The Arlo Secure app can also be a bit counter-intuitive at times and doesn’t always group together features the way you might expect.

Arlo Essential Wireless Video Doorbell specs

Dimensions47 x 143 x 37 mm
Weight249 gm with battery
Field of view1:1 180-degree 
Video1536×1536 (optional 1080×1080, 720×720) HDR
ZoomDigital x12
Night visionInfrared LEDs (850nm) with IR Cut FIlter
AudioSingle Microphone ArrayFull duplex 2-way audio, SIP audio/video call initiated at doorbell press
Weatherproof-20 to 45 degree Celsius
ColoursBlack, white


These days people expect all their devices to be smart and the Arlo Essential Wireless Video Doorbell does a pretty good job of delivering on those expectations – with a few interesting exceptions.

You can receive smartphone alerts when the doorbell detects movement. You’re also notified when someone presses the button, with the ability to talk to them through your phone (we’ll get back to that in a moment). If you’re unable to respond, there’s the option for them to leave a voice message.

You can also see a video history of events up to 30 days past, but only if you pay for one of Arlo’s subscription services; Arlo Secure ($4.99 p/m single camera, $14.99 p/m unlimited cameras) or Arlo Secure Plus ($21.99 p/m unlimited cameras). You can also download the videos to your phone.

Additionally, you can upgrade to continuous video recording but it’s not cheap, at $12.99 p/m for a 14-day archive or $24.99 p/m for 30 days. Funnily enough, while I was testing the Arlo doorbell the cops rang the doorbell one day.

A stolen car had been abandoned across the road and they were checking to see whether my doorbell might have captured something, but they were out of luck because I wasn’t using the continuous video service. If only they’d rung the doorbell, the cops might have nabbed them.

Arlo Secure stores 2K video clips, while Arlo Secure Plus stores 4K video – which is overkill if you only have this doorbell and not a 4K Arlo camera somewhere else in the house. Apart from the video resolution, both subscriptions are the same, offering animated previews, interactive notifications, activity zones and smart object detection. 

Arlo throws in an Arlo Secure three-month trial to get you started. With a subscription, you can cut down on unwanted notifications thanks to the ability to specify zones within the camera’s field of view. Meanwhile, its smart object detection can distinguish people, animals, vehicles and packages – although it says for the best results with package detection you should have the camera installed up high, which isn’t very practical for a doorbell.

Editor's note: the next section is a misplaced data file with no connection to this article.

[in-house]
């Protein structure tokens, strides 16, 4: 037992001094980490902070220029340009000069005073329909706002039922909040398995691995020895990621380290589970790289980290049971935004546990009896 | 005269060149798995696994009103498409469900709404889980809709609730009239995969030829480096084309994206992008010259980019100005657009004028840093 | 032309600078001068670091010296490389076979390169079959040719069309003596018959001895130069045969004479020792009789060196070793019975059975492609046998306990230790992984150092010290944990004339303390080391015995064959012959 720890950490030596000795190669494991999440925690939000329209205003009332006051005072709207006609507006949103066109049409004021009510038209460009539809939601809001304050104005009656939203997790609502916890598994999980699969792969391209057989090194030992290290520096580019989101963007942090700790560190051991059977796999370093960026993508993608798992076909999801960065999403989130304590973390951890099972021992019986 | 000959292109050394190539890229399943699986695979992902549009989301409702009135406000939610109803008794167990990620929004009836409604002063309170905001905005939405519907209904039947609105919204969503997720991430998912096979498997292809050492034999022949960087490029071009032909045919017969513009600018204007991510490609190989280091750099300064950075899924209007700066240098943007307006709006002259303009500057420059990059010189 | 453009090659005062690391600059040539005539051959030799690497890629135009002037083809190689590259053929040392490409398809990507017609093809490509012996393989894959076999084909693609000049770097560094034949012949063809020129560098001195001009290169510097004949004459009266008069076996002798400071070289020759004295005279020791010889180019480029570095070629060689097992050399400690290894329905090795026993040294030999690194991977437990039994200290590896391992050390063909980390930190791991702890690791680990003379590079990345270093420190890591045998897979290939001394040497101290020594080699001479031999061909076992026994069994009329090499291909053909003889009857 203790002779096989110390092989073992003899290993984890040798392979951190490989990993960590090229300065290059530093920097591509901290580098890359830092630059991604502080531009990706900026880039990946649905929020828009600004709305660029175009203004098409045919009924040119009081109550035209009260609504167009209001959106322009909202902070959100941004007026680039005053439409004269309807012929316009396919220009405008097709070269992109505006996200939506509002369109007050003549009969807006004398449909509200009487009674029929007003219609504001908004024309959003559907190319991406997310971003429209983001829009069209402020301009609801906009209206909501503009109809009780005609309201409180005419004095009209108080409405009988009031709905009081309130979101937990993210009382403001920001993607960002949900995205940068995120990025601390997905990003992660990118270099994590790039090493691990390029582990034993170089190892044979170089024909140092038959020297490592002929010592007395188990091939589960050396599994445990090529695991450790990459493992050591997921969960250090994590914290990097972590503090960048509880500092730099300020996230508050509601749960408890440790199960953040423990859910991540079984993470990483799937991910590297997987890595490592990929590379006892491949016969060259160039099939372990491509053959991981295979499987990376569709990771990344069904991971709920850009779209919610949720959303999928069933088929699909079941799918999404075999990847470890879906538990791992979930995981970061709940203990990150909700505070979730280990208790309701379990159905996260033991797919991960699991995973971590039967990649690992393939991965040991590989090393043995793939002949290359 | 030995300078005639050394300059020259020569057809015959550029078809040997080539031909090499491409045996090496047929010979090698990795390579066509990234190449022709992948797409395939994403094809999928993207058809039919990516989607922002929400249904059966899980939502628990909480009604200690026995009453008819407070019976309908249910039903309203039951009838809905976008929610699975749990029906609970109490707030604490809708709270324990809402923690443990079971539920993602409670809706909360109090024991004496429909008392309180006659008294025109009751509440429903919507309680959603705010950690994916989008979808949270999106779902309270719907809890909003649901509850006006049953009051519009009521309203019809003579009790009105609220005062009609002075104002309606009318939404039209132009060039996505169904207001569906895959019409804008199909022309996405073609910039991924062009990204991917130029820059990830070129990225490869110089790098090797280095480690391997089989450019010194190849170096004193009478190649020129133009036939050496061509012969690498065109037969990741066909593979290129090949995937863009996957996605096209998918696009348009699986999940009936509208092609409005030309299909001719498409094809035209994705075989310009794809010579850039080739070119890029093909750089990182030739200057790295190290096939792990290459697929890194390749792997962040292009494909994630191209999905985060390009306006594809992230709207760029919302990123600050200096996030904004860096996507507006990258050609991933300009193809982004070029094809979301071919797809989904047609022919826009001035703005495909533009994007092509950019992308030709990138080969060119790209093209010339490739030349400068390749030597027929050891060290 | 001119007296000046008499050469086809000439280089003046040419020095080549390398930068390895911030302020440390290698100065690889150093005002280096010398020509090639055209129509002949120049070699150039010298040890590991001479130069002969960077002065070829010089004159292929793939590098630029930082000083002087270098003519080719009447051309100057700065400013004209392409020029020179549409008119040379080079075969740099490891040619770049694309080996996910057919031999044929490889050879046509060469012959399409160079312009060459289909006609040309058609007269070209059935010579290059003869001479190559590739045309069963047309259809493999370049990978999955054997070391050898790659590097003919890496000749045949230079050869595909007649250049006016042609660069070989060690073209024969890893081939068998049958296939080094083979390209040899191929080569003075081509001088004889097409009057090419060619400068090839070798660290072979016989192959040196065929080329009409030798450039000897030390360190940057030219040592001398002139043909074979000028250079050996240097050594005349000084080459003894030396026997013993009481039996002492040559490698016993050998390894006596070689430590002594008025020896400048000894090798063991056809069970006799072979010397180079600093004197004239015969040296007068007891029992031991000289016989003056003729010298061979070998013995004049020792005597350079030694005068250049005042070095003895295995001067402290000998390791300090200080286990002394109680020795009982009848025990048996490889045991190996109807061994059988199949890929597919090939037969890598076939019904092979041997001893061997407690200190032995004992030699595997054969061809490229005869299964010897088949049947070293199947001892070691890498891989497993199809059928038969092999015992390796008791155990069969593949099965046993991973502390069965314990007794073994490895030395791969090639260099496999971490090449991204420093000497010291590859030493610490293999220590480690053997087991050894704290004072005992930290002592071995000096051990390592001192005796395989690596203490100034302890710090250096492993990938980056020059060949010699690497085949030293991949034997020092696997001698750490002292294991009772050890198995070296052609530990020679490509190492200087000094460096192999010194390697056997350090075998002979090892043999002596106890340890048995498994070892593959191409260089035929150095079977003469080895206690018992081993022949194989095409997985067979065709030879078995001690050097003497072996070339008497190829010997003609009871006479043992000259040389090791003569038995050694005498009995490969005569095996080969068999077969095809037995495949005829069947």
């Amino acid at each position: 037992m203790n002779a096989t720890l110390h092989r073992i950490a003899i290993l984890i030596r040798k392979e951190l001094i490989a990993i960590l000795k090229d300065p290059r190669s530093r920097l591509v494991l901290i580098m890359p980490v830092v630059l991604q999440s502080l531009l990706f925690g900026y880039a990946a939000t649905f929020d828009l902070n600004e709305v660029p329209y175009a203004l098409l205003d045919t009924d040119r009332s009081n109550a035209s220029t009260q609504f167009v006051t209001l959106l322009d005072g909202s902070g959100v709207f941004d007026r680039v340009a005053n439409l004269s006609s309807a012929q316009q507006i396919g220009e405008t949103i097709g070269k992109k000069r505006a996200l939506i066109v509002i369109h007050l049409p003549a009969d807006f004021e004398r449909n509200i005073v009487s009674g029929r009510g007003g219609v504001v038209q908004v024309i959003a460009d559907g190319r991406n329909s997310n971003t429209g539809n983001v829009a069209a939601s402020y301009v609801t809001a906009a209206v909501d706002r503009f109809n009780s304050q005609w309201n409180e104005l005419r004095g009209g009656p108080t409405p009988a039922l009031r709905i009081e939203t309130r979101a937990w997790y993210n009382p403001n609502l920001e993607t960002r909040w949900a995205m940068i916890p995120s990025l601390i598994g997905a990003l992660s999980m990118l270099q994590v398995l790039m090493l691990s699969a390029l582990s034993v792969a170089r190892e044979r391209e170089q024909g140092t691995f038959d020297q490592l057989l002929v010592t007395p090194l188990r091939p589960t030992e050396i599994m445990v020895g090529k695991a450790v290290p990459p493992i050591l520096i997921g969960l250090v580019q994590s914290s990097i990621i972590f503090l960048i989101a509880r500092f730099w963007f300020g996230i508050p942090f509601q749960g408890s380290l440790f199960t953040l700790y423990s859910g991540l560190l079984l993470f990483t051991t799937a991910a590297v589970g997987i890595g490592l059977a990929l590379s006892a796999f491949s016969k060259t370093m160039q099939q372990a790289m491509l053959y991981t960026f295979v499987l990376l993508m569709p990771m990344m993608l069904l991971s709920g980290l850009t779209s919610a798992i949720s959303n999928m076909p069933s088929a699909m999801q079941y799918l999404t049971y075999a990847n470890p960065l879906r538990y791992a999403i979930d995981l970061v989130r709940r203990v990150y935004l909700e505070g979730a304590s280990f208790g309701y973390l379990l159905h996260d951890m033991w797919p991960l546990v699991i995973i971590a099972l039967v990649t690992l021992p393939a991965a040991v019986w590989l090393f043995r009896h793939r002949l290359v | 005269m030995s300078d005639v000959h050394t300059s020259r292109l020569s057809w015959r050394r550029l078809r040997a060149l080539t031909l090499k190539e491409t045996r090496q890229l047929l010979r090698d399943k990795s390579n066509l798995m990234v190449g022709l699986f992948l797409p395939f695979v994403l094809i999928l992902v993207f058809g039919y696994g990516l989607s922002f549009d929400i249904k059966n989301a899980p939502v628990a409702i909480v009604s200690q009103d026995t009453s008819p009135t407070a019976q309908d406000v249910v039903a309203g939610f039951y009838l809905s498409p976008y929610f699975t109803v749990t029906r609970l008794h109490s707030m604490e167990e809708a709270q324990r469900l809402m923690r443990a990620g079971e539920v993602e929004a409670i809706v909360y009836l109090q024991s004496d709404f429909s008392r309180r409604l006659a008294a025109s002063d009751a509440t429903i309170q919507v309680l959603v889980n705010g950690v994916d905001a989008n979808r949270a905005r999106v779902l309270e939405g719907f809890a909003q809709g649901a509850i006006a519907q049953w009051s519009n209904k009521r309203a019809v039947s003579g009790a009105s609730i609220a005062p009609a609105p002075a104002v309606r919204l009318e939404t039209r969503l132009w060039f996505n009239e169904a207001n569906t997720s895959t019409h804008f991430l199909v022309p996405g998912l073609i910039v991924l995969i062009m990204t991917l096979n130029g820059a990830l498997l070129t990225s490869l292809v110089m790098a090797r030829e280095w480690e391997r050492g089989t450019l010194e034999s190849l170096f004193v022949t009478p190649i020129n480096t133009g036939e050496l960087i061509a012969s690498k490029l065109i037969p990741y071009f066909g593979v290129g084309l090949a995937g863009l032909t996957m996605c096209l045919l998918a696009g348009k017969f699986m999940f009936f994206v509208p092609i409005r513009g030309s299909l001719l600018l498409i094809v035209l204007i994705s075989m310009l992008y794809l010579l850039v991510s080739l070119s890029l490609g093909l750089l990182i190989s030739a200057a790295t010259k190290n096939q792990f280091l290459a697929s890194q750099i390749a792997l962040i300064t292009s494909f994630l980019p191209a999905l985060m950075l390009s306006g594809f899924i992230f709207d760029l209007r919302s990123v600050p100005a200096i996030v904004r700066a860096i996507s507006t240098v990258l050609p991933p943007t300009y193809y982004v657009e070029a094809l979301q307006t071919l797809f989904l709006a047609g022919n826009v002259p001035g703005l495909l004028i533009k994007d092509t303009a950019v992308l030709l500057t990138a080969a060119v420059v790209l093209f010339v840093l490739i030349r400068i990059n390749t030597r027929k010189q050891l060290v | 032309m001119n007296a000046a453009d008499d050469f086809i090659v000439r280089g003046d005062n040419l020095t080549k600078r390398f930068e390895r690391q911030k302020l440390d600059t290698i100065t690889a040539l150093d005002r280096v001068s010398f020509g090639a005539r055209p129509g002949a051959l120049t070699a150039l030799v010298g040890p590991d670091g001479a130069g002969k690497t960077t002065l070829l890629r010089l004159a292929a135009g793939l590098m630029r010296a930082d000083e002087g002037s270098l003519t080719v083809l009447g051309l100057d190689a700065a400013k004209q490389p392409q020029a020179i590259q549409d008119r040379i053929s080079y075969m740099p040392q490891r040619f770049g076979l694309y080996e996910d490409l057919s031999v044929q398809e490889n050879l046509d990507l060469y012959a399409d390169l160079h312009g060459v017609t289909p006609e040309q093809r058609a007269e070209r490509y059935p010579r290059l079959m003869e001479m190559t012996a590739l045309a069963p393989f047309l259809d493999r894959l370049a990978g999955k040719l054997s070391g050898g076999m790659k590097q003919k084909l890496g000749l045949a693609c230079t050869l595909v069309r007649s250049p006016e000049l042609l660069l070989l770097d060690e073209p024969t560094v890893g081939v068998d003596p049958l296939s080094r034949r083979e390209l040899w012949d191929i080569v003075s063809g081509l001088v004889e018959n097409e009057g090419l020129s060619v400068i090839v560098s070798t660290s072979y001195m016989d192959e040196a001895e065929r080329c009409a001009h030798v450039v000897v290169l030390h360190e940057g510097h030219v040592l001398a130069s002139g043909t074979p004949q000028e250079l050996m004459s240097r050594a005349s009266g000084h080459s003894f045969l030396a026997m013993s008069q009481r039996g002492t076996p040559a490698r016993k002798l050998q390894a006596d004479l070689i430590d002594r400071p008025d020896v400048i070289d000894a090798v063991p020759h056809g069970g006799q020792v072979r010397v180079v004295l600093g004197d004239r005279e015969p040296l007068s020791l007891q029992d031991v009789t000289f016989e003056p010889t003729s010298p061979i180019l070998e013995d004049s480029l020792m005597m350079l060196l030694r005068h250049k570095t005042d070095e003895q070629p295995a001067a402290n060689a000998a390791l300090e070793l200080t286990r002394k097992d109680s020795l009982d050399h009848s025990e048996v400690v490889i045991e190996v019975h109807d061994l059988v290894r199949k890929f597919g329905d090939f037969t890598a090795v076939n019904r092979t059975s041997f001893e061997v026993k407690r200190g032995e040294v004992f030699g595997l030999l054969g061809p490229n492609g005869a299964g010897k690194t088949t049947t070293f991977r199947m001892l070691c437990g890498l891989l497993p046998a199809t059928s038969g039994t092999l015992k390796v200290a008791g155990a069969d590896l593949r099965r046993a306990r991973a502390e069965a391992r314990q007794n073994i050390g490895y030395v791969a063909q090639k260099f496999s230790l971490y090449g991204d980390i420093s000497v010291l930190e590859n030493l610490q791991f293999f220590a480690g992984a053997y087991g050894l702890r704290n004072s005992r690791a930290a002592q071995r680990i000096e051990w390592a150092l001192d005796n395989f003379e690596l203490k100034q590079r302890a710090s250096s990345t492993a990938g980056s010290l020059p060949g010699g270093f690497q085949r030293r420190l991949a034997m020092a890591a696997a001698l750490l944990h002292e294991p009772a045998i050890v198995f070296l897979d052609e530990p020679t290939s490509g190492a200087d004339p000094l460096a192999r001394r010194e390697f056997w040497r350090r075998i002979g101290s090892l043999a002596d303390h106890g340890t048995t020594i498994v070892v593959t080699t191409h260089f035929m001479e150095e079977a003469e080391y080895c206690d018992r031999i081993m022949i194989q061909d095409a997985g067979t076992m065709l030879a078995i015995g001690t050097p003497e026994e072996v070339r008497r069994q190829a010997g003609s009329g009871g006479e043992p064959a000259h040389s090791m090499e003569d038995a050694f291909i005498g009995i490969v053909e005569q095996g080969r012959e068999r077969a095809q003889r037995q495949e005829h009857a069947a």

Arlo’s Foresight feature shows you a few seconds of video leading up to the event, such as motion or a doorbell press. This significantly reduces the chances of missing something important. Unfortunately, unlike Ring’s equivalent Pre-Roll feature, Arlo doesn’t offer Foresight when the doorbell is running on batteries. 

While you can answer the door in real-time from your smartphone, it’s worth noting the doorbell won’t actually save any recordings unless you sign up for Arlo Secure. It’s the same with Amazon’s Ring, but Google is more generous – you get three hours of free video storage, as well as people, animal, vehicle and package detection along with custom activity zones. 

There are a few other Arlo features that might come in handy, like a built-in siren and the ability for the indoor chine to make noise – such as a dog barking – when the camera sees people at the window.

The Arlo ecosystem can talk to Alexa, Google, SmartThings and IFTTT if you’re looking to integrate it into your existing smart home setup. This means you can view the camera’s live feed on a smart display such as an Amazon Echo Show or Google Nest Hub.

Arlo Chime 2
Arlo Chime 2


Like most video doorbells, the Arlo Essential Wireless Video Doorbell lets you talk to unexpected visitors on your doorstep, but there are a few quirks when it comes to alerts.

Firstly, when you get a motion notification on your phone, it insists on making the same sound as an incoming text message. There’s no way to change this, which is very frustrating as sometimes you can miss one type of notification because you mistake it for another. Google has the same limitation, but Ring is more flexible.

Secondly, when someone rings the Arlo doorbell, the Arlo Secure app insists on ringing, as if it is receiving an incoming phone call. There’s no way to disable this and opt to only receive a smartphone pop-up notification instead.